In a Ted Talk, Debra Postil talks about the issues of the school to prison pipeline and how we can rewrite the pipeline. She has a unique perspective in that she thinks the prosecutors, police, and school all need to come together to dismantle the pipeline.
A lot of research is coming out for new solutions for the school systems. Some are arguing the need for federal intervention to protect the students and prevent more students from being pushed into the pipeline. Some of the solutions involve the following topics:
This is a practice where teachers would have scheduled meetings to talk about students that have been showing some discipline problems and talk about solutions as a team. This is also a time where teachers can reflect and discuss the new policy.
This is a practice where administration shows the research and data to the educators as to why the new policies are being out in place. This also serves as a way to show teachers how to properly discilpine students in a way that matches the supportive policies in place.
This is a practice where teachers look for moments to intervene with students and see why they were acting up or if there is anything the students want to talk about. Occasionally, students just need someone to talk to in order to relieve some tension they are feeling. The teacher can in turn direct them to a counselor or more professional care.
The American Bar Association gathered a task force to look at the trends we see with the school to prison pipeline. This task force released a draft of a comprehensive portfolio in Febrary 2016. This portfolio is one of the first of its kind. It includes legislation, town hall meetings, school discipline reports, school demographics, and societal consequences of the school to prison pipeline. There has been more and more attention on the issue but this is one of the first times all of the influences and consequences have been gathered into one file. the portfolio is incredibly helpful to look at how bad the issue really is. The portfolio and report can be found below.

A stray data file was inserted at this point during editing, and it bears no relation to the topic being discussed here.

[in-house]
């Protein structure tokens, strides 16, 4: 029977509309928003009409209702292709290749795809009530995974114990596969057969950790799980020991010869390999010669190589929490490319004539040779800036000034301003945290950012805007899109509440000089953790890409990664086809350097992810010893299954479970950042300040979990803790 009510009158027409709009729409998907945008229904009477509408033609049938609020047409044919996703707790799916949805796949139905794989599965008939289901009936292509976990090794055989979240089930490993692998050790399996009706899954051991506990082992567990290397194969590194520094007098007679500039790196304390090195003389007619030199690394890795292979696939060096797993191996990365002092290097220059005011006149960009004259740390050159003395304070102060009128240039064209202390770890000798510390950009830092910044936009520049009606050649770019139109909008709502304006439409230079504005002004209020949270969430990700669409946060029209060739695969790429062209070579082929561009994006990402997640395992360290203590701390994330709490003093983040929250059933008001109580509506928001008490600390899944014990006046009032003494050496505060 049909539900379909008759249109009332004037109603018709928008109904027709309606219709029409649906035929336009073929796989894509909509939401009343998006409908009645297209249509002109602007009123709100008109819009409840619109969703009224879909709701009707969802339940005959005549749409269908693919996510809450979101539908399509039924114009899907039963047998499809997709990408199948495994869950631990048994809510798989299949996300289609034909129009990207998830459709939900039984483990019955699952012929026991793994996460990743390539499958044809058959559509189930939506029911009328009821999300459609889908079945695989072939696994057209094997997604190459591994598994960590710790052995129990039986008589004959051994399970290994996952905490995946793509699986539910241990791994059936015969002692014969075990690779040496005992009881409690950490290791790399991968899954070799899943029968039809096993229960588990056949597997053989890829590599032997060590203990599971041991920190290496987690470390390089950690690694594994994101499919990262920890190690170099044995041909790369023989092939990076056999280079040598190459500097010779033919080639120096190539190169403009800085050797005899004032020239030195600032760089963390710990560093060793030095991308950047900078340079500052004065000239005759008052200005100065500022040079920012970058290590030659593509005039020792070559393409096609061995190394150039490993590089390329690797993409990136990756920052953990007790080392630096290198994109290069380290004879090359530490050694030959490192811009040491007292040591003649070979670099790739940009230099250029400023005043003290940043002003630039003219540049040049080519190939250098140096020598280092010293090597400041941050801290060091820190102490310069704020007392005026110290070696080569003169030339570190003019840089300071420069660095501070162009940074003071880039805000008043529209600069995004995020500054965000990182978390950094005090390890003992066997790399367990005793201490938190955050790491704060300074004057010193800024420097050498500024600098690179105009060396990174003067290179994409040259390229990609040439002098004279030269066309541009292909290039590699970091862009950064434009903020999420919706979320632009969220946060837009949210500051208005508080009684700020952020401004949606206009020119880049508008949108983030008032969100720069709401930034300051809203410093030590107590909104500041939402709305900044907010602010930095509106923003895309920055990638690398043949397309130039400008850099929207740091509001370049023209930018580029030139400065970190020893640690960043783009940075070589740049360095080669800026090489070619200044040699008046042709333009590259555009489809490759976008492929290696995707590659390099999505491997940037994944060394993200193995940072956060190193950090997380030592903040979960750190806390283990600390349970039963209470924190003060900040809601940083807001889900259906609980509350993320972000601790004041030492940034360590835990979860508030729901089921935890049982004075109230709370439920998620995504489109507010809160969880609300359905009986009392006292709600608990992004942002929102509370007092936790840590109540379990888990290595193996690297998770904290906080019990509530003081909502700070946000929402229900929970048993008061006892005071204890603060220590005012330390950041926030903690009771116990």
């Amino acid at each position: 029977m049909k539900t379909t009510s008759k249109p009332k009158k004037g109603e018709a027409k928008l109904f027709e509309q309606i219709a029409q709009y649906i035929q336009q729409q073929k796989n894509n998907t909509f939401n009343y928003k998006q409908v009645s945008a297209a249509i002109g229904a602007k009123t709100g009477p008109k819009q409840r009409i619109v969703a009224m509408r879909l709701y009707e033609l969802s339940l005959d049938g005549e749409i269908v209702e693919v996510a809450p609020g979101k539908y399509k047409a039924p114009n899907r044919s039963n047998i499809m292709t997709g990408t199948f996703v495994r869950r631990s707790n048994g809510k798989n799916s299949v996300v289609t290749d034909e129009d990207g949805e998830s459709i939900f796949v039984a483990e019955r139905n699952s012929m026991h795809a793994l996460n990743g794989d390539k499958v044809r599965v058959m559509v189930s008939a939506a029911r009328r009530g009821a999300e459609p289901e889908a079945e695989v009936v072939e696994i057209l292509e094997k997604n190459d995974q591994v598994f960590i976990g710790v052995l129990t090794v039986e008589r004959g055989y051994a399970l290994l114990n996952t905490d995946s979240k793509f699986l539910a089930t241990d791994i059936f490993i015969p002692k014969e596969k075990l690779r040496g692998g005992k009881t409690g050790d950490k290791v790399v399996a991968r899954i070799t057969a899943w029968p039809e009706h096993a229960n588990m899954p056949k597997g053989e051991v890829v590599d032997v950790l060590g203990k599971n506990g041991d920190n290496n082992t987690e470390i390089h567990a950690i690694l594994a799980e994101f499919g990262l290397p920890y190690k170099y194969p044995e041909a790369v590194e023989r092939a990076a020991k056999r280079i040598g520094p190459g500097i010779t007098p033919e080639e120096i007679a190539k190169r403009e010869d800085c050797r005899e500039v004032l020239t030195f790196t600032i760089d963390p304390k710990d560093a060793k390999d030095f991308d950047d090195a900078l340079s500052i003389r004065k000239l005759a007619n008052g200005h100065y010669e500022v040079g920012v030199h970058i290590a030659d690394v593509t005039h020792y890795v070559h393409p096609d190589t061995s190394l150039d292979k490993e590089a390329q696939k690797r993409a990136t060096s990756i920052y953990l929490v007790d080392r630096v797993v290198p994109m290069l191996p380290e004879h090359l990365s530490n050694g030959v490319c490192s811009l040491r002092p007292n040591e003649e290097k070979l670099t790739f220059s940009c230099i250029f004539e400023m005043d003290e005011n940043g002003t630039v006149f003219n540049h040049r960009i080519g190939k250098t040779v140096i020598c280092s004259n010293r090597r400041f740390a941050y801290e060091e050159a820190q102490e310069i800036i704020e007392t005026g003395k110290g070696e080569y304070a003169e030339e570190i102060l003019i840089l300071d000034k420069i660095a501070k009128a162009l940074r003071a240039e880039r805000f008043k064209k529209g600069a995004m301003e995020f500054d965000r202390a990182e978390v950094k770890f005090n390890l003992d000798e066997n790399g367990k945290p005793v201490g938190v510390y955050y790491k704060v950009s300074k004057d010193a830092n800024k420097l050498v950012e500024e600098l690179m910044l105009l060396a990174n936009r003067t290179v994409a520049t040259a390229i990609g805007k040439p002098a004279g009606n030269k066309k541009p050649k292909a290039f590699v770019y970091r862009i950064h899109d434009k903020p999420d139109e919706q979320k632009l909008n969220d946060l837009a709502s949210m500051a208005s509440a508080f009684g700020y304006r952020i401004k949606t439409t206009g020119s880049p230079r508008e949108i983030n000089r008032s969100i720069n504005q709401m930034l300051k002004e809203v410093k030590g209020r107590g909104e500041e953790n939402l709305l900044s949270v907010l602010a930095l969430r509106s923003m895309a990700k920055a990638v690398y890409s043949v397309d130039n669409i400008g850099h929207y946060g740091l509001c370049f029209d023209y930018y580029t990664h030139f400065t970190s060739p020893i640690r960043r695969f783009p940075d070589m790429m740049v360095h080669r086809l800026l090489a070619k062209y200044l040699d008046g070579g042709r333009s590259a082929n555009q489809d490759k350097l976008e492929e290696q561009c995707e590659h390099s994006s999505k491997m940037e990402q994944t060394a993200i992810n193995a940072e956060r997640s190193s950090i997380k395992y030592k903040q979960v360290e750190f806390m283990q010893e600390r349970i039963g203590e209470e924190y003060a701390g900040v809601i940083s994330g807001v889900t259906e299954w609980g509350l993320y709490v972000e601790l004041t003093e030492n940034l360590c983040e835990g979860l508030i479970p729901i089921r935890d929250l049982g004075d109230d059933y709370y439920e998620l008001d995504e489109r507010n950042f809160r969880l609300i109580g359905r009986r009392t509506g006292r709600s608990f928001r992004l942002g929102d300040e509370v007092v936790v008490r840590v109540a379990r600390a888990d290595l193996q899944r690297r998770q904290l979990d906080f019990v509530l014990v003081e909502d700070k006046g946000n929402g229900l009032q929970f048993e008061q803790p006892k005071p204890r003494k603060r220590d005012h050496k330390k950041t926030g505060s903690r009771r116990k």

Some of the things noted the American Bar plans to achieve in hopes of dismantling the pipeline are found below. The detailed report includes some of the first published suggestions for new regulations. The American Bar plans on having meetings and training sessions on how to implement these regulations effectively.
Dismantling the Pipeline
Restorative Practices-Based Education System
This is a displinary system that would help the administration and school get to the heart of why a student is acting out of misbehaving. By counselors and trained professionals working with students, students will have a time to reflect on why they were misbehaving and chose to act the way they did. This "pause" students would be forced to take might eliminate further problems. Counselors would also be able to meet the students psychological needs during the process. A restorative practices-based education system would also prevent certain demongraphics from being pushed into the pipeline.
For more information on a tool kit for this practice, NEA has collaborated individual researchers and professionals to create the following: http://schottfoundation.org/sites/default/files/restorative-practices-gu...
This is a comprehensive guide on how schools should address this topic and what practices they should adapt.
An example of a restorative practice-based education system versus the zero-tolerance education system many schools now have is below.
Building Stronger Communities
From personal experience, I have seen community centers make students reevaluate their lives and set them on a better track. In a community where they are constantly being accused by issues beyond their control (race, gender, etc.), students learn to defend and act quickly in response to others. Some of the community centers work with the students to teach them how to think before they act. In turn, community centers help students from getting in trouble or in further trouble.
Educating the Educators